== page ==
In our patient we were unable to perform mitochondrial respiratory chain analysis in muscle or fibroblasts. However the clinical features, raised lactate levels and the un ambiguous muscle histo chemistry confirmed the diagnosis of a mitochondrial cytopathy. The striking MRI abnormalities on the other hand have been previously described only in the LS subtype of mitochondrial disorder[3],[5] which we believe fits our patients presentation best.

Adult onset LS has been rarely reported. Anecdotal reports of improvement have been described with vitamin cocktails, cofactors and oxygen-radical scavengers, with the aim of mitigating, postponing or circumventing the postulated damage to the respiratory chain.[6] Our patient had striking resemblance to the case described by Goldengerg et al .[5] in age, clinical presentation, MRI abnormalities and the remarkable improvement with thiamine infusion. The well documented improvement in COX deficient LS and so also in the benign infantile COX deficient myopathies indicate that some forms of mitochondrial disorders appear to have a better prognosis than previously thought.

   Acknowledgment Top

The authors acknowledge the help of Prof. D. M. Turnbull, Mitochondrial diagnostic services, Department of Neurology, The Medical School, Framlington Place, University of Newcastle upon Tyne, United Kingdom.

   References Top

1.Dahl HH. Getting to the nucleus of mitochondrial disorders: Identification of respiratory chain-enzyme genes causing Leigh syndrome. Am J Hum Genet 1998;63:1594-7.  Back to cited text no. 1  [PUBMED]  [FULLTEXT]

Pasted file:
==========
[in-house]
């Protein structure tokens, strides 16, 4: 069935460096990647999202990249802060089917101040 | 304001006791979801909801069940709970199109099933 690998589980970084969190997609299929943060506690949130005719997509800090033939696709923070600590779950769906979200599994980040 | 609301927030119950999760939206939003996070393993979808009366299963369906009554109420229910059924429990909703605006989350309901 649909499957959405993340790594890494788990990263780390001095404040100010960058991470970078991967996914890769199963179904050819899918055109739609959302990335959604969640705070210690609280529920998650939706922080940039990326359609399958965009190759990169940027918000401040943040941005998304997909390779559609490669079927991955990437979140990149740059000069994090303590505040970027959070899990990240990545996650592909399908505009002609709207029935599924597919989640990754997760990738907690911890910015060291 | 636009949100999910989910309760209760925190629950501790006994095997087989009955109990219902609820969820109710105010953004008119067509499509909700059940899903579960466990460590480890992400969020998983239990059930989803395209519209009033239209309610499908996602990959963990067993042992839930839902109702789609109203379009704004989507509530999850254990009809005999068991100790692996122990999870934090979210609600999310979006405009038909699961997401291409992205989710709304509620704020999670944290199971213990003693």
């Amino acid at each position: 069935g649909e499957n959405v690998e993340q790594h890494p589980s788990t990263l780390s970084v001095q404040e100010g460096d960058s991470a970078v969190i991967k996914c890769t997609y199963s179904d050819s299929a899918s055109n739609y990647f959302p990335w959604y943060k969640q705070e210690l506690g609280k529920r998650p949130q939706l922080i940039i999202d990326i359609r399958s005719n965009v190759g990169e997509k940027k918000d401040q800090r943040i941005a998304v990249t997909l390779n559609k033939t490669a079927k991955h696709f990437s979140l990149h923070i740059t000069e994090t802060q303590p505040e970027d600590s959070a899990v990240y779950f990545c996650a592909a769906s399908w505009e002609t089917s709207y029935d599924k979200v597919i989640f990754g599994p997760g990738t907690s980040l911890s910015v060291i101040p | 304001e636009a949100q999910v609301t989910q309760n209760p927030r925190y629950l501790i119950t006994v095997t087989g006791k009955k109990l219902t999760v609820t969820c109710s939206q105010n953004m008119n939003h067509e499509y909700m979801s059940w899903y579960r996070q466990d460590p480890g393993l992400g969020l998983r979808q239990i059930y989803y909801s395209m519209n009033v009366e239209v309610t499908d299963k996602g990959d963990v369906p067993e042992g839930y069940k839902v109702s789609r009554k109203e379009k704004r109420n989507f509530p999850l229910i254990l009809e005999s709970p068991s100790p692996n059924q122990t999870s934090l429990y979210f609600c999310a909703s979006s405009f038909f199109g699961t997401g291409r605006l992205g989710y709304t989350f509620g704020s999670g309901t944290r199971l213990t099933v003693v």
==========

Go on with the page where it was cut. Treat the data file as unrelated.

2.Rahman S, Blok RB, Dahl HH, Danks DM, Kirby DM, Chow CW, et al . Leigh syndrome: Clinical features and biochemical and DNA abnormalities. Ann Neurol 1996;39:343-51.  Back to cited text no. 2  [PUBMED]  
3.Arii J, Tanabe Y. Leigh syndrome: Serial MR imaging and clinical follow-up. Am J Neuroradiol 2000;2 1:1502-9.  Back to cited text no. 3    
4.Chinnery PF, Turnbull DM. Clinical features, investigation and management of patients with defects of mitochondrial DNA. J Neurol Neurosurg Psychiatry 1997;63:559-63.  Back to cited text no. 4  [PUBMED]  [FULLTEXT]
5.DiMauro S, Hirano M, Schon EA. Mitochondrial encephalomyopathies: Therapeutic approaches. Neurol Sci 2000;21:S901-8.  Back to cited text no. 5  [PUBMED]  [FULLTEXT]
6.Goldenberg PC, Steiner RD, Merkens LS, Dunaway T, Egan RA, Zimmerman EA, et al . Remarkable improvement in adult Leighs' syndrome with partial cytochrome c oxidase deficiency. Neurology 2003;60:865-8.  Back to cited text no. 6  [PUBMED]  [FULLTEXT]


[Figure - 1], [Figure - 2]